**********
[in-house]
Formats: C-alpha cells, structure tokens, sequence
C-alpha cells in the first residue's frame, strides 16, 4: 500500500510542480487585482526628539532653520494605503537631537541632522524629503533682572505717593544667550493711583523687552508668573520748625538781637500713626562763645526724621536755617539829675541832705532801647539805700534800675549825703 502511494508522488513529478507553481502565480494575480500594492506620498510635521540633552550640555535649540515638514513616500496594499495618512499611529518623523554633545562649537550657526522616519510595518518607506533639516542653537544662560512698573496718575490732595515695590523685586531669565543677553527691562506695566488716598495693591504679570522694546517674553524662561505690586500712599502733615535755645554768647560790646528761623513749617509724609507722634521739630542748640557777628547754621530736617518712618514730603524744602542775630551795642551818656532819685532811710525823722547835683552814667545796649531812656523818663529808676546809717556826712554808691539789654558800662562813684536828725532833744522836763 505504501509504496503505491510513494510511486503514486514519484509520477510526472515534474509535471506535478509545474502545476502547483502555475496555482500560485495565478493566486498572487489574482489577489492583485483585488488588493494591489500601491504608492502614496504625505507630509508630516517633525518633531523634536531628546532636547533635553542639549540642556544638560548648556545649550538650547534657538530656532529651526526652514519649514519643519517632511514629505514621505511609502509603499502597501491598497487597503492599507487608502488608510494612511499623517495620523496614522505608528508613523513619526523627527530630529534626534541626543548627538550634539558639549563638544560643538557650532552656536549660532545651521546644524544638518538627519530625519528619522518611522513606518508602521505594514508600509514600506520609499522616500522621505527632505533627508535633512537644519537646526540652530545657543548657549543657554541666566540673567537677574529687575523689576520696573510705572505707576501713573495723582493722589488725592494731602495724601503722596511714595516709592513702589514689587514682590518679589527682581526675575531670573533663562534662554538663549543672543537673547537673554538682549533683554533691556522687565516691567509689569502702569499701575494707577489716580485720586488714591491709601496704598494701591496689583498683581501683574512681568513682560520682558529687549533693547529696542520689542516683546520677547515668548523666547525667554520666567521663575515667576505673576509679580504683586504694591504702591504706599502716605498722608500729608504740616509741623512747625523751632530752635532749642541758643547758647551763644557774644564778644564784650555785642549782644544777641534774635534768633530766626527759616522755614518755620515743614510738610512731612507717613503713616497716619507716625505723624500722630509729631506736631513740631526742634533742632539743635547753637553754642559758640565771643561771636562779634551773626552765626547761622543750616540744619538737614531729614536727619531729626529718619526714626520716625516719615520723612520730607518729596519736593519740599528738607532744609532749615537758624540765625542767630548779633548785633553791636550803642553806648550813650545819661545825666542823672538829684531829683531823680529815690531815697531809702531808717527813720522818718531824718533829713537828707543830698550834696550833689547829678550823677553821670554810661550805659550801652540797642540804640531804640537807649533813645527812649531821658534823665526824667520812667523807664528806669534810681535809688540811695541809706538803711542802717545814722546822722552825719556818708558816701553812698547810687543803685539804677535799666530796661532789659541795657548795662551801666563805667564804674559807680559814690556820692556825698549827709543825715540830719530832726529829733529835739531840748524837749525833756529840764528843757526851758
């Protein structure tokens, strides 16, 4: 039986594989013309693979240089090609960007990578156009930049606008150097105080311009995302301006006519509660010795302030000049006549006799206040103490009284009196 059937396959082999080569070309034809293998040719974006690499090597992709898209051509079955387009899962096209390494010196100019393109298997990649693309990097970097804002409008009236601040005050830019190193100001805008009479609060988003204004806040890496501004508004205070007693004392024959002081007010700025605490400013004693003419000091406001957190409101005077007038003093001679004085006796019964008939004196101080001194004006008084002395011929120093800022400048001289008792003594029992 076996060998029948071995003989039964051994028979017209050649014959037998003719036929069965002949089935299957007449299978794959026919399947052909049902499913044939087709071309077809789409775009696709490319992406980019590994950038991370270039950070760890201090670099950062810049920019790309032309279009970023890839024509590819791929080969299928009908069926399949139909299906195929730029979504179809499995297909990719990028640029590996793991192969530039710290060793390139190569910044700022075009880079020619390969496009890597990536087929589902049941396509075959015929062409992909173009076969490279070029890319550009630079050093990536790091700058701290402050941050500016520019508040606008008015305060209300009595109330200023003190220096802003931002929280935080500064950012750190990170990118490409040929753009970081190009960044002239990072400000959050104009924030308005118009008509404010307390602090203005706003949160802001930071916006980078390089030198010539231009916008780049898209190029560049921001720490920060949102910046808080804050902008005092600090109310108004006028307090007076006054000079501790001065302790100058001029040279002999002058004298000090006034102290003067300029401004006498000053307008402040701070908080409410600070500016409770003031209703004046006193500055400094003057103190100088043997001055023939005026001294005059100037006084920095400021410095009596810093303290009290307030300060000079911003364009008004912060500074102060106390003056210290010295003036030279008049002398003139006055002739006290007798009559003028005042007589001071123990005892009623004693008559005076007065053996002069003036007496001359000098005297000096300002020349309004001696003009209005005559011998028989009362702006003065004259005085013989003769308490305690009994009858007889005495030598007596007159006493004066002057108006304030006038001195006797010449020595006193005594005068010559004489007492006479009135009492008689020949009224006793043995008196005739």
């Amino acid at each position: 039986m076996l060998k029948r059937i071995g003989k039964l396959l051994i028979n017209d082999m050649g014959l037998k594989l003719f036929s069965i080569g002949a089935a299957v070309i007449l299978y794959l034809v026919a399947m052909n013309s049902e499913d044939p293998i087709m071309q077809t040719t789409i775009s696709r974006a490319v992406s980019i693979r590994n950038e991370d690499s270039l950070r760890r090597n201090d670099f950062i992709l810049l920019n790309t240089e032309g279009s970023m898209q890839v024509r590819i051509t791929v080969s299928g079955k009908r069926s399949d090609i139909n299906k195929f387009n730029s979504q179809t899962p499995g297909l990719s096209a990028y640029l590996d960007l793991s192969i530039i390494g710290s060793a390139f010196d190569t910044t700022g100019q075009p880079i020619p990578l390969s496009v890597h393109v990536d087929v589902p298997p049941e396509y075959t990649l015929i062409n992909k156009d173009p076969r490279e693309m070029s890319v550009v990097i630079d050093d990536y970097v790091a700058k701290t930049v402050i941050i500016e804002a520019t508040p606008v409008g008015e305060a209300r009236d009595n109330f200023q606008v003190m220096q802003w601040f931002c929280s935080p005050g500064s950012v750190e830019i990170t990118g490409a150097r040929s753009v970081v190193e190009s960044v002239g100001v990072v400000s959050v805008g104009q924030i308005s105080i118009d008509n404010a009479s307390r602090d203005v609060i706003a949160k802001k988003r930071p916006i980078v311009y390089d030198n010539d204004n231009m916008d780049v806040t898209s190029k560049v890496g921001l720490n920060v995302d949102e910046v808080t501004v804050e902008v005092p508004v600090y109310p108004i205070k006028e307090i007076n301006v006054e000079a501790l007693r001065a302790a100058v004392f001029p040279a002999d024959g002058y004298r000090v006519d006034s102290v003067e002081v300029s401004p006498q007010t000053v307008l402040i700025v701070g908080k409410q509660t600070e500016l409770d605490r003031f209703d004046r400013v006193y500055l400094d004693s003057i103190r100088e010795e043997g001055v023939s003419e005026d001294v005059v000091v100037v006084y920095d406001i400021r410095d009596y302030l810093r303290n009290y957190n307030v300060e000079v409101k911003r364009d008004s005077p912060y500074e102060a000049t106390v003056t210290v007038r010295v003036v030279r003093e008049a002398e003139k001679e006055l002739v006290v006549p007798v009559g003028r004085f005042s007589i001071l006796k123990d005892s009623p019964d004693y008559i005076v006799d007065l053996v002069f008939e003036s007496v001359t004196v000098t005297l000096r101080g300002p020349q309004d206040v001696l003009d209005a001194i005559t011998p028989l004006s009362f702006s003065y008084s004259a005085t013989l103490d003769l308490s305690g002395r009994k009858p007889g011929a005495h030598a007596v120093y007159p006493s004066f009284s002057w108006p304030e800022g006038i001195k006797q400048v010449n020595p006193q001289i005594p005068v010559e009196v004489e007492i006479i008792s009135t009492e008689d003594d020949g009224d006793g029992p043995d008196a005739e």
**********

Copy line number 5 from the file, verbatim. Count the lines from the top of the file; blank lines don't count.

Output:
């Amino acid at each position: 039986m076996l060998k029948r059937i071995g003989k039964l396959l051994i028979n017209d082999m050649g014959l037998k594989l003719f036929s069965i080569g002949a089935a299957v070309i007449l299978y794959l034809v026919a399947m052909n013309s049902e499913d044939p293998i087709m071309q077809t040719t789409i775009s696709r974006a490319v992406s980019i693979r590994n950038e991370d690499s270039l950070r760890r090597n201090d670099f950062i992709l810049l920019n790309t240089e032309g279009s970023m898209q890839v024509r590819i051509t791929v080969s299928g079955k009908r069926s399949d090609i139909n299906k195929f387009n730029s979504q179809t899962p499995g297909l990719s096209a990028y640029l590996d960007l793991s192969i530039i390494g710290s060793a390139f010196d190569t910044t700022g100019q075009p880079i020619p990578l390969s496009v890597h393109v990536d087929v589902p298997p049941e396509y075959t990649l015929i062409n992909k156009d173009p076969r490279e693309m070029s890319v550009v990097i630079d050093d990536y970097v790091a700058k701290t930049v402050i941050i500016e804002a520019t508040p606008v409008g008015e305060a209300r009236d009595n109330f200023q606008v003190m220096q802003w601040f931002c929280s935080p005050g500064s950012v750190e830019i990170t990118g490409a150097r040929s753009v970081v190193e190009s960044v002239g100001v990072v400000s959050v805008g104009q924030i308005s105080i118009d008509n404010a009479s307390r602090d203005v609060i706003a949160k802001k988003r930071p916006i980078v311009y390089d030198n010539d204004n231009m916008d780049v806040t898209s190029k560049v890496g921001l720490n920060v995302d949102e910046v808080t501004v804050e902008v005092p508004v600090y109310p108004i205070k006028e307090i007076n301006v006054e000079a501790l007693r001065a302790a100058v004392f001029p040279a002999d024959g002058y004298r000090v006519d006034s102290v003067e002081v300029s401004p006498q007010t000053v307008l402040i700025v701070g908080k409410q509660t600070e500016l409770d605490r003031f209703d004046r400013v006193y500055l400094d004693s003057i103190r100088e010795e043997g001055v023939s003419e005026d001294v005059v000091v100037v006084y920095d406001i400021r410095d009596y302030l810093r303290n009290y957190n307030v300060e000079v409101k911003r364009d008004s005077p912060y500074e102060a000049t106390v003056t210290v007038r010295v003036v030279r003093e008049a002398e003139k001679e006055l002739v006290v006549p007798v009559g003028r004085f005042s007589i001071l006796k123990d005892s009623p019964d004693y008559i005076v006799d007065l053996v002069f008939e003036s007496v001359t004196v000098t005297l000096r101080g300002p020349q309004d206040v001696l003009d209005a001194i005559t011998p028989l004006s009362f702006s003065y008084s004259a005085t013989l103490d003769l308490s305690g002395r009994k009858p007889g011929a005495h030598a007596v120093y007159p006493s004066f009284s002057w108006p304030e800022g006038i001195k006797q400048v010449n020595p006193q001289i005594p005068v010559e009196v004489e007492i006479i008792s009135t009492e008689d003594d020949g009224d006793g029992p043995d008196a005739e």